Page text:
Publisher: Michael Joseph
Publication Date – 29 October 2018
From acclaimed Australian author Fiona McIntosh comes a deep and powerful tale of loss, revenge and the traumatic shadows of World War II.
Severine Kassel is one of the Louvre’s top curators of antique jewellery and specialises in identifying pieces plundered by the Nazis during World War II. Seconded to the British Museum in 1963, Severine maintains a careful image of mystery, distance, French elegance and control. However, that image is shattered completely the moment Severine sets eyes on the Byzantine pearls, an incredible artefact of mysterious providence on loan to the museum. Severine knows exactly what the pearls are and may be the only person in the world who knows their full history. She also remembers the last time she saw them: in 1941 in the hands of the man who murdered her family, the brutal Nazi Ruda Mayek.
As she recovers from the shock of seeing the pearls again, Severine reveals to the world that she is actually Katerina Kassowicz, and her story is one of sorrow and torture. Katerina was the daughter of a prominent Jewish family in Prague during the war. Her family attempted to flee the Nazi purge but was betrayed by a man they considered a friend, Mayek, and only Katerina survived, although her life was never the same.
With the discovery of the pearls, it becomes apparent that Mayek may still be alive. Desperate to hunt down the man who took everything from her, Katerina begins a desperate investigation to find him and get her revenge. Assisted by the mysterious Daniel, a Mossad agent, Katerina’s only clue is the lawyer handling the transaction of the pearls. As Katerina’s search intensifies, old wounds are opened and life-changing secrets are revealed. But as she gets closer to the truth, she begins to wonder who is actually hunting who.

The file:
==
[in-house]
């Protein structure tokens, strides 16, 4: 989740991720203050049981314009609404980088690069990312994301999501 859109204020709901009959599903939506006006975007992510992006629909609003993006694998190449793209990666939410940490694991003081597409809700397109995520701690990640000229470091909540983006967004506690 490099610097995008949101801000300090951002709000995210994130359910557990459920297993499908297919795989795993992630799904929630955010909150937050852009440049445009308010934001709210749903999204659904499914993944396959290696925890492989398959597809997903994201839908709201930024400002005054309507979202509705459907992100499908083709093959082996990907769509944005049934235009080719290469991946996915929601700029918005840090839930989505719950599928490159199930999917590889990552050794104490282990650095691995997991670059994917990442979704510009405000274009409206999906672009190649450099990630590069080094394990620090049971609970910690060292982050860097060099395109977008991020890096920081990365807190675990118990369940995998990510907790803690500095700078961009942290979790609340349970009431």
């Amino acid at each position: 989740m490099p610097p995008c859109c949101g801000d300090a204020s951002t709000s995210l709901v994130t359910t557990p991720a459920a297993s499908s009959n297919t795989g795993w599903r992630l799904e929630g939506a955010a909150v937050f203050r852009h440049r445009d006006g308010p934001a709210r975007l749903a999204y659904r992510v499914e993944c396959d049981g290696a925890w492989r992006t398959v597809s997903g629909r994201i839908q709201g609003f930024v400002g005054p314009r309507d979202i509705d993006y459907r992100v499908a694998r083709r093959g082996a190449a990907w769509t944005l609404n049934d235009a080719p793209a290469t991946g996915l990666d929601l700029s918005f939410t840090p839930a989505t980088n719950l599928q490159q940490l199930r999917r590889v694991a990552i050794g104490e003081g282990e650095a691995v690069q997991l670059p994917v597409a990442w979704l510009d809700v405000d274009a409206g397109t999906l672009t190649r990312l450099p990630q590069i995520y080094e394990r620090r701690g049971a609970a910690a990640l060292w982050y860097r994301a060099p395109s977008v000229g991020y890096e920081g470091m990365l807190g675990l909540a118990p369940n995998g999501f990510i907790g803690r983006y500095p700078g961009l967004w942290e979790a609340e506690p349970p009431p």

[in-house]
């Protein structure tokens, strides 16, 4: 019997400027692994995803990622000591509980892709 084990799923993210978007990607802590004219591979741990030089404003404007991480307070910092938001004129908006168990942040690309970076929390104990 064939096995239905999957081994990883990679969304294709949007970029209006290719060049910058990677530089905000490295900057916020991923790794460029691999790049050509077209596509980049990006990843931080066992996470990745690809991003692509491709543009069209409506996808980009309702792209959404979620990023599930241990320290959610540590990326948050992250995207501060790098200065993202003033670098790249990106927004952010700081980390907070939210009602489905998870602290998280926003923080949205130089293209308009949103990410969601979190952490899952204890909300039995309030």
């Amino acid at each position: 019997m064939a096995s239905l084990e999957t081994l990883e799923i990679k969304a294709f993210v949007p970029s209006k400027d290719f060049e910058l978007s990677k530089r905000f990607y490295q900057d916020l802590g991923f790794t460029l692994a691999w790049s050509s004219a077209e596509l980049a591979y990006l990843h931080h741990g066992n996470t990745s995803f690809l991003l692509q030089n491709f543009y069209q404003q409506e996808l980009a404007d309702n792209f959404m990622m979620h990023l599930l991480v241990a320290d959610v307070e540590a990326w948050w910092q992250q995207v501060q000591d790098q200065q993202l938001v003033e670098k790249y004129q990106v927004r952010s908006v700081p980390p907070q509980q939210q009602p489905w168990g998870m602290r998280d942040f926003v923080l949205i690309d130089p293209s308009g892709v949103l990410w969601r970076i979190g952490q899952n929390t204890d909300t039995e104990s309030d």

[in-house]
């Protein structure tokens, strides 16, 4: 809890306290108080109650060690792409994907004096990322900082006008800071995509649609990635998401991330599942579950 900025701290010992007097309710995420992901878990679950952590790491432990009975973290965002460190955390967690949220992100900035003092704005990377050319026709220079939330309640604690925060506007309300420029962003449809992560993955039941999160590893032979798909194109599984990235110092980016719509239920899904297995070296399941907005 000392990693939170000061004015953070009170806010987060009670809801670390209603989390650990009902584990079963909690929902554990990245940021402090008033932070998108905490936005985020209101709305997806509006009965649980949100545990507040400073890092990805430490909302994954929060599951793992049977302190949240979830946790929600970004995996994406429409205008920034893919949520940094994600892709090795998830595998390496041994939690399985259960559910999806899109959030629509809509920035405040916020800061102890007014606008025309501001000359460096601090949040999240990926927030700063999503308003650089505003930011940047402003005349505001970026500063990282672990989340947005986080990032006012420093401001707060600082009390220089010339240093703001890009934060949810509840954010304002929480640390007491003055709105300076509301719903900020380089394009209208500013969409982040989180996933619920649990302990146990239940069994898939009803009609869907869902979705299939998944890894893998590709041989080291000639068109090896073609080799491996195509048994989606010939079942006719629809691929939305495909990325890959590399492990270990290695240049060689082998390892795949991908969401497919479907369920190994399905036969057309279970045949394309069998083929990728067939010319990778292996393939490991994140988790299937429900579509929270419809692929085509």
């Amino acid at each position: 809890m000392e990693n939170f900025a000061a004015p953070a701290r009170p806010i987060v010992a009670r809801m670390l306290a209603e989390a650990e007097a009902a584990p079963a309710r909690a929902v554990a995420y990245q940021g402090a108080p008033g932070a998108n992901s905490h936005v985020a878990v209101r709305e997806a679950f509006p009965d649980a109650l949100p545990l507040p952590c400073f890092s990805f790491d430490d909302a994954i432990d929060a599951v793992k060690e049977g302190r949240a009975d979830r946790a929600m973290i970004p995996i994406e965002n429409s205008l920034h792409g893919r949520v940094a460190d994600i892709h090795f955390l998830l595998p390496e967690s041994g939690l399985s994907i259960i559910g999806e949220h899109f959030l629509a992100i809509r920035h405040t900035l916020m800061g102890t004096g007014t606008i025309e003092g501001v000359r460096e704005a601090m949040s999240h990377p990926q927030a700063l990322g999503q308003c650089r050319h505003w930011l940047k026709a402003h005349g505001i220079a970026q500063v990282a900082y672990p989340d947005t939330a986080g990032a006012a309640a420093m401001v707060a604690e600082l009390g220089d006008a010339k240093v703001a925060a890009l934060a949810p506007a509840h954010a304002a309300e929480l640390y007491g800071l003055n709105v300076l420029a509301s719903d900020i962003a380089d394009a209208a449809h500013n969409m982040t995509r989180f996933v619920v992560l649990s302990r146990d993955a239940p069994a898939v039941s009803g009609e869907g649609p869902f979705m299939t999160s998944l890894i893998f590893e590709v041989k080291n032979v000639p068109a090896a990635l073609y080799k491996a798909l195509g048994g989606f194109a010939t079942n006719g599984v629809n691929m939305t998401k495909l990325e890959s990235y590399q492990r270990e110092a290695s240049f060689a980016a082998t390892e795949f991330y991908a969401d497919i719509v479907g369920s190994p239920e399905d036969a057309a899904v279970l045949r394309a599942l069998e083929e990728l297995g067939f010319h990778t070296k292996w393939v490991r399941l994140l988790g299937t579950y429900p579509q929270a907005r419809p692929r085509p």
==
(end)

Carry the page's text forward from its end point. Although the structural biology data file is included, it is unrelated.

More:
Australian Fiona McIntosh is a fantastic author with a diverse and intriguing bibliography to her name. She has been writing since 2001 and initially focused on the fantasy genre with her debut book Betrayal, which formed the first book in the Trinity series. She wrote several fantasy books over the next nine years, including The Quickening trilogy, the Percheron series and the Valisar trilogy. During this time she also wrote several pieces of children’s fiction, including the Shapeshifter series, as well as the adult crime Jack Hawksworth series under the pen-name Lauren Crow. In 2010, McIntosh switched to historical dramas and has written a number of these books, mostly featuring female protagonists. Examples include the 2012 release The Lavender Keeper and last year’s epic The Tea Gardens.
The Pearl Thief is the latest piece of historical drama from McIntosh. It plunges the reader right into the heart of occupied Czechoslovakia and explores the horrific impacts that World War II had on the book’s main character while also providing the reader with an intense thriller in the 1960s. Told from the point of view of several characters, the book follows an interesting format. This first part of the book mostly follows Katerina and Daniel in Paris, and is set around Katerina telling her life story to Daniel and recounting what happened to her and her family during the war. These flashbacks are different in style, being told from the first person perspective to highlight that Katerina is telling the story, rather than the third person perspective utilised during the rest of the book. These flashback chapters are also visually distinctive due to the use of italicised font. The second half of the book follows the protagonist’s hunt for Mayek, and features a different style to the first half of the book. This different style includes the uses several more point-of-view characters, in particular the lawyer Edward, and the focus on more individualised storylines fitting into one overarching narrative.